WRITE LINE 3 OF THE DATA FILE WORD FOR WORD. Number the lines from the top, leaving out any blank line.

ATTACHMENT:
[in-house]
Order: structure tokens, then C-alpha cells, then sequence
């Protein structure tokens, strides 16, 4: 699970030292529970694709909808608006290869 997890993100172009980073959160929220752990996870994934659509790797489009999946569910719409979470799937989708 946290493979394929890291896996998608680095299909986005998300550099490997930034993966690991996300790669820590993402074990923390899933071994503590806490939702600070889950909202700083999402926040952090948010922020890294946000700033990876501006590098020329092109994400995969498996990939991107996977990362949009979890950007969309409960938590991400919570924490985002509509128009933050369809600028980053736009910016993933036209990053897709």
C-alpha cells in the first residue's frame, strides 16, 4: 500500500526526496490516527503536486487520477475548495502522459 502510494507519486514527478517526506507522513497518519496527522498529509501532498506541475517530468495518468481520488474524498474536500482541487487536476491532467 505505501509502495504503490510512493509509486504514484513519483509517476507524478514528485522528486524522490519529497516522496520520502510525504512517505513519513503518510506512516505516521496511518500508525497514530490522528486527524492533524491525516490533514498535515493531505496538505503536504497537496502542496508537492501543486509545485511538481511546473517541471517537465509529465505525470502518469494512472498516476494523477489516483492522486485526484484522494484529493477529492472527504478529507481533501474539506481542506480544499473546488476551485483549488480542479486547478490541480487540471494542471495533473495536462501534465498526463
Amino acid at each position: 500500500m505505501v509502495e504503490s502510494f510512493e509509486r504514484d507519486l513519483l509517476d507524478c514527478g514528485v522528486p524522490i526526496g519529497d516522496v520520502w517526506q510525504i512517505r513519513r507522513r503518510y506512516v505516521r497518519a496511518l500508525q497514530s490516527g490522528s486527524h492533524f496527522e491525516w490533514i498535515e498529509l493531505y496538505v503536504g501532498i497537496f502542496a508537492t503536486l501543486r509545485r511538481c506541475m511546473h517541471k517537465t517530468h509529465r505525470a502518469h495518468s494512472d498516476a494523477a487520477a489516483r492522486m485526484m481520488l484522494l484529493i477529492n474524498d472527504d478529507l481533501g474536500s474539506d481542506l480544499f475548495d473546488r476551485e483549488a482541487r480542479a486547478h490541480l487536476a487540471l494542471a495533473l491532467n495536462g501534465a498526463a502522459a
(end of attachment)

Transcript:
């Protein structure tokens, strides 16, 4: 699970030292529970694709909808608006290869 997890993100172009980073959160929220752990996870994934659509790797489009999946569910719409979470799937989708 946290493979394929890291896996998608680095299909986005998300550099490997930034993966690991996300790669820590993402074990923390899933071994503590806490939702600070889950909202700083999402926040952090948010922020890294946000700033990876501006590098020329092109994400995969498996990939991107996977990362949009979890950007969309409960938590991400919570924490985002509509128009933050369809600028980053736009910016993933036209990053897709």